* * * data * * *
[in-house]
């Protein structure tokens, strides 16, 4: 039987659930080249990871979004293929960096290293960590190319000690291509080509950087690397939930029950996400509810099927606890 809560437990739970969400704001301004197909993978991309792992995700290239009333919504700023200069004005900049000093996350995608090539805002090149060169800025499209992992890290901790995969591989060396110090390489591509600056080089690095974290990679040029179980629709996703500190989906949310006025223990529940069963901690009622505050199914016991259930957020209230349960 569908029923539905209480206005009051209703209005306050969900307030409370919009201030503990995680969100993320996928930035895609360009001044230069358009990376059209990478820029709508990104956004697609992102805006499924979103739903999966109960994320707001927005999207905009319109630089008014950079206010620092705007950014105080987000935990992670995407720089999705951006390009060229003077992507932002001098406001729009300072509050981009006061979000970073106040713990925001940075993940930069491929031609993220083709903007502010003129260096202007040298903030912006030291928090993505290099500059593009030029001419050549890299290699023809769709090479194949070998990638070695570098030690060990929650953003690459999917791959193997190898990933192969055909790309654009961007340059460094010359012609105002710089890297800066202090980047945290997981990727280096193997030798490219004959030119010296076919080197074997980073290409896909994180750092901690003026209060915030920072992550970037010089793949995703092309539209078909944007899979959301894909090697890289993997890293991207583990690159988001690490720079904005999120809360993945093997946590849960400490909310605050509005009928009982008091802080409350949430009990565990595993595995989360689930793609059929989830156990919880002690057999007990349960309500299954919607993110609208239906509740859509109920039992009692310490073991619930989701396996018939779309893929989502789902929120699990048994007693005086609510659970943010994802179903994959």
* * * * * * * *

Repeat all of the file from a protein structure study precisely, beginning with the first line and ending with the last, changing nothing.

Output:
[in-house]
């Protein structure tokens, strides 16, 4: 039987659930080249990871979004293929960096290293960590190319000690291509080509950087690397939930029950996400509810099927606890 809560437990739970969400704001301004197909993978991309792992995700290239009333919504700023200069004005900049000093996350995608090539805002090149060169800025499209992992890290901790995969591989060396110090390489591509600056080089690095974290990679040029179980629709996703500190989906949310006025223990529940069963901690009622505050199914016991259930957020209230349960 569908029923539905209480206005009051209703209005306050969900307030409370919009201030503990995680969100993320996928930035895609360009001044230069358009990376059209990478820029709508990104956004697609992102805006499924979103739903999966109960994320707001927005999207905009319109630089008014950079206010620092705007950014105080987000935990992670995407720089999705951006390009060229003077992507932002001098406001729009300072509050981009006061979000970073106040713990925001940075993940930069491929031609993220083709903007502010003129260096202007040298903030912006030291928090993505290099500059593009030029001419050549890299290699023809769709090479194949070998990638070695570098030690060990929650953003690459999917791959193997190898990933192969055909790309654009961007340059460094010359012609105002710089890297800066202090980047945290997981990727280096193997030798490219004959030119010296076919080197074997980073290409896909994180750092901690003026209060915030920072992550970037010089793949995703092309539209078909944007899979959301894909090697890289993997890293991207583990690159988001690490720079904005999120809360993945093997946590849960400490909310605050509005009928009982008091802080409350949430009990565990595993595995989360689930793609059929989830156990919880002690057999007990349960309500299954919607993110609208239906509740859509109920039992009692310490073991619930989701396996018939779309893929989502789902929120699990048994007693005086609510659970943010994802179903994959």